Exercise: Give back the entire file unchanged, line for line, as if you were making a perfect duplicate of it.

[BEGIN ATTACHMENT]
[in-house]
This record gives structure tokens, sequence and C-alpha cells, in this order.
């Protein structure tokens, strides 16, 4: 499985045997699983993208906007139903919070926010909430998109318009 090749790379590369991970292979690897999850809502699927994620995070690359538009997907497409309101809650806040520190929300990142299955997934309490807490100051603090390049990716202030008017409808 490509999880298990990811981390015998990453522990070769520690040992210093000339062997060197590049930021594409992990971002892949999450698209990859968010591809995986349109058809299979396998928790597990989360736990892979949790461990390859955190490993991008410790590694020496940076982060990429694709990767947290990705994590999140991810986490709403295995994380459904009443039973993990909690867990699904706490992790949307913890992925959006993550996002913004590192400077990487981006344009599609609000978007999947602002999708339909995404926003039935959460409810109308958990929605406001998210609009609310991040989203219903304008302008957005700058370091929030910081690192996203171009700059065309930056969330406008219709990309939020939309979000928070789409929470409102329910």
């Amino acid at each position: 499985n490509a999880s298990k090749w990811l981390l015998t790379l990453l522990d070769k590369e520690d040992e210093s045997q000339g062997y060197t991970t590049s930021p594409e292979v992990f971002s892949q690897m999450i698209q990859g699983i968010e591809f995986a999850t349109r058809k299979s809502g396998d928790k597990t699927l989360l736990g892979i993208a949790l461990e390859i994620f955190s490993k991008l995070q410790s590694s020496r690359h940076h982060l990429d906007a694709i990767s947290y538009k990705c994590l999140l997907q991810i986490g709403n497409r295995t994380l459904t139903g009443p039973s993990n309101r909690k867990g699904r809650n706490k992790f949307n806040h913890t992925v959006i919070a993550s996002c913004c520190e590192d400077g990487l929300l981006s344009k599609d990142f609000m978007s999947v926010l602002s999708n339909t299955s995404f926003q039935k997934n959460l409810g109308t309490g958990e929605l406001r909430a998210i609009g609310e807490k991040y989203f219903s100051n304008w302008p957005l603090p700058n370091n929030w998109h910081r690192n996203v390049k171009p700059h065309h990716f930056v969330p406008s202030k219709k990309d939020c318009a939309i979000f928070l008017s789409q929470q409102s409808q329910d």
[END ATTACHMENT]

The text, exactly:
[in-house]
This record gives structure tokens, sequence and C-alpha cells, in this order.
């Protein structure tokens, strides 16, 4: 499985045997699983993208906007139903919070926010909430998109318009 090749790379590369991970292979690897999850809502699927994620995070690359538009997907497409309101809650806040520190929300990142299955997934309490807490100051603090390049990716202030008017409808 490509999880298990990811981390015998990453522990070769520690040992210093000339062997060197590049930021594409992990971002892949999450698209990859968010591809995986349109058809299979396998928790597990989360736990892979949790461990390859955190490993991008410790590694020496940076982060990429694709990767947290990705994590999140991810986490709403295995994380459904009443039973993990909690867990699904706490992790949307913890992925959006993550996002913004590192400077990487981006344009599609609000978007999947602002999708339909995404926003039935959460409810109308958990929605406001998210609009609310991040989203219903304008302008957005700058370091929030910081690192996203171009700059065309930056969330406008219709990309939020939309979000928070789409929470409102329910």
């Amino acid at each position: 499985n490509a999880s298990k090749w990811l981390l015998t790379l990453l522990d070769k590369e520690d040992e210093s045997q000339g062997y060197t991970t590049s930021p594409e292979v992990f971002s892949q690897m999450i698209q990859g699983i968010e591809f995986a999850t349109r058809k299979s809502g396998d928790k597990t699927l989360l736990g892979i993208a949790l461990e390859i994620f955190s490993k991008l995070q410790s590694s020496r690359h940076h982060l990429d906007a694709i990767s947290y538009k990705c994590l999140l997907q991810i986490g709403n497409r295995t994380l459904t139903g009443p039973s993990n309101r909690k867990g699904r809650n706490k992790f949307n806040h913890t992925v959006i919070a993550s996002c913004c520190e590192d400077g990487l929300l981006s344009k599609d990142f609000m978007s999947v926010l602002s999708n339909t299955s995404f926003q039935k997934n959460l409810g109308t309490g958990e929605l406001r909430a998210i609009g609310e807490k991040y989203f219903s100051n304008w302008p957005l603090p700058n370091n929030w998109h910081r690192n996203v390049k171009p700059h065309h990716f930056v969330p406008s202030k219709k990309d939020c318009a939309i979000f928070l008017s789409q929470q409102s409808q329910d």